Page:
‘High domestic debt stifles economic growth’

John Mangudya

HARARE – The financing of a budget deficit predominantly through domestic debt, such as has been the case in Zimbabwe, leads to low economic growth rates, as well as subdued investment and entrepreneurial activities, Oswald Mungule, a policy analyst, has said.

Treasury says the country’s domestic debt has grown more than 3 000 percent since 2012 from $276 million to $9,5 billion. This makes the country’s domestic debt significantly larger than its external debt, which currently stands at $7,4 billion.

This comes as lines of credit into the country have been constricted since the mid-90s when Zimbabwe fell out with concessional lenders over arrears.

Mungule, who is a principal policy analyst at the National Economic Advisory Council in Lusaka, Zambia, said the financing gap should ideally be filled with a mix of domestic and foreign funds, but it should be skewed towards foreign funds.

“If domestic financing is larger than foreign financing, then private sector crowding out will arise…the implications of this will be low economic growth rates as well as low investments and entrepreneurial activities,” Mungule said while making a presentation at a Tax and Business Interface Week held by Tax Matrix last week.

“The financing gap has to be in the form of borrowing from a logical mixture of domestic and foreign financial market. This financing mix is what affects investments, employment, and economic growth,” he said.

Finance minister Mthuli Ncube blames the country’s unsustainable reliance on domestic credit on the country’s persistent budget deficit.

“At the centre of the country’s challenges, is the unsustainable high budget deficit. This challenge has had destabilising implications not only to the financial sector but to the rest of the economy,” Ncube said in his statement early last month.

The financing of the deficit was mainly through domestic borrowing with the use of instruments such as Treasury bills, overdraft and cash advances from the central bank and loans from the private sector.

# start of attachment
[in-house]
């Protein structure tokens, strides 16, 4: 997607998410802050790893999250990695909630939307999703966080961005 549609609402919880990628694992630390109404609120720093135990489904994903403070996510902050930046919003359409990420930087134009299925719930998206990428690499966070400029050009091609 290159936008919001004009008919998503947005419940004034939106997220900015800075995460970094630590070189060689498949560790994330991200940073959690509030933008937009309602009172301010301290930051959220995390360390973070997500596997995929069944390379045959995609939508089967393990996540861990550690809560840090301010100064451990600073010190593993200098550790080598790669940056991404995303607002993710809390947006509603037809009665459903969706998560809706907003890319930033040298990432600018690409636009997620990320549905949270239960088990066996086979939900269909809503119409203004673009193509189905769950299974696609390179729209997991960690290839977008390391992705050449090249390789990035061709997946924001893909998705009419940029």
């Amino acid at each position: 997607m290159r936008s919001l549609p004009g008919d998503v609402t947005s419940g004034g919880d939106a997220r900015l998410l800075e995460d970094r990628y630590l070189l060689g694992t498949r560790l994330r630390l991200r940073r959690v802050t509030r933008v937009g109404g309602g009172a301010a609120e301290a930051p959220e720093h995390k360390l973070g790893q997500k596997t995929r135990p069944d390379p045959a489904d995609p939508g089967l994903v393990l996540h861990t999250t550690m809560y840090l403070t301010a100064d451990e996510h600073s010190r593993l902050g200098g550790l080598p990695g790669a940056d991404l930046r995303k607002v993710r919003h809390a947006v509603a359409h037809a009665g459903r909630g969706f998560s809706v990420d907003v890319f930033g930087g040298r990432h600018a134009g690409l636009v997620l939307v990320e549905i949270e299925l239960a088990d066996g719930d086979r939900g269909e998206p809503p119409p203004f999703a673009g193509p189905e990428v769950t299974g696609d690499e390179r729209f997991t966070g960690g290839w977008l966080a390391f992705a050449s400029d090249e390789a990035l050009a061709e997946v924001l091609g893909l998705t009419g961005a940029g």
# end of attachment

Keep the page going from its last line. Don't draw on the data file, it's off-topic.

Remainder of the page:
“Such financing mechanisms are crowding out the private sector, hence constraining production. This also increased money supply in the economy translating into exchange rate misalignment and inflationary pressures now at 4,9 percent, as at August 2018,” the minister added.

Treasury says it will seek to finance government’s vital socio-economic development programmes by use of instruments that only ‘crowd in’ the private sector, including public-private partnerships or government guarantees to financial institutions.

Meanwhile, the central bank says future issuance of Treasury Bills will be through an auction system.

The apex bank says net credit to government from the banking system had expanded from $6,3 billion in December 2017 to $7,7 billion in June 2018.

“Developments in credit to government continued to reflect persistent budget deficits and the increased reliance by government on domestic sources of financing, through Treasury bill issuances, as well as bank loans and advances,” John Mangudya, reserve bank governor said in his mid-term monetary policy earlier this month. — The Financial Gazette